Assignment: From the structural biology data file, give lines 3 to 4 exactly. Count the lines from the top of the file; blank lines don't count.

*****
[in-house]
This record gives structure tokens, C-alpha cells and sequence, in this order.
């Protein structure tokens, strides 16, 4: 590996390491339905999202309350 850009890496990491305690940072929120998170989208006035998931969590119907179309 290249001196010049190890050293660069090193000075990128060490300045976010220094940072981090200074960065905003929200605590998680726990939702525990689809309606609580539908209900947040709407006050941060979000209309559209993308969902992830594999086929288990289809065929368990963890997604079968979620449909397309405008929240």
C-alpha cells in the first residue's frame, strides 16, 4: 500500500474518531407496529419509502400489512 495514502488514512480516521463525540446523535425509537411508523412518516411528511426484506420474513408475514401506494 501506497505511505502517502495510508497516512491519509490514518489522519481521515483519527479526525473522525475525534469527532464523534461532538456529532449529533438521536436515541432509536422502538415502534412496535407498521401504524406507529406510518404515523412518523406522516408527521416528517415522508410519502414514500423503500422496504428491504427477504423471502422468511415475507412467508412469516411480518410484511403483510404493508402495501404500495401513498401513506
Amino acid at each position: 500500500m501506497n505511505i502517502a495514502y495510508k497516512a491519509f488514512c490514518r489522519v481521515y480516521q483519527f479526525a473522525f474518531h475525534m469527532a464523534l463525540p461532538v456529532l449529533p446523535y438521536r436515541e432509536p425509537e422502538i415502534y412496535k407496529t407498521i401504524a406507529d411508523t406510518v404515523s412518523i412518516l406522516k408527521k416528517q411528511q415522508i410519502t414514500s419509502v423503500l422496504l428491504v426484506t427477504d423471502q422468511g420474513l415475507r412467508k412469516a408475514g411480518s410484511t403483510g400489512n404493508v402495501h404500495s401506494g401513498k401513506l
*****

């Protein structure tokens, strides 16, 4: 590996390491339905999202309350 850009890496990491305690940072929120998170989208006035998931969590119907179309 290249001196010049190890050293660069090193000075990128060490300045976010220094940072981090200074960065905003929200605590998680726990939702525990689809309606609580539908209900947040709407006050941060979000209309559209993308969902992830594999086929288990289809065929368990963890997604079968979620449909397309405008929240």
C-alpha cells in the first residue's frame, strides 16, 4: 500500500474518531407496529419509502400489512 495514502488514512480516521463525540446523535425509537411508523412518516411528511426484506420474513408475514401506494 501506497505511505502517502495510508497516512491519509490514518489522519481521515483519527479526525473522525475525534469527532464523534461532538456529532449529533438521536436515541432509536422502538415502534412496535407498521401504524406507529406510518404515523412518523406522516408527521416528517415522508410519502414514500423503500422496504428491504427477504423471502422468511415475507412467508412469516411480518410484511403483510404493508402495501404500495401513498401513506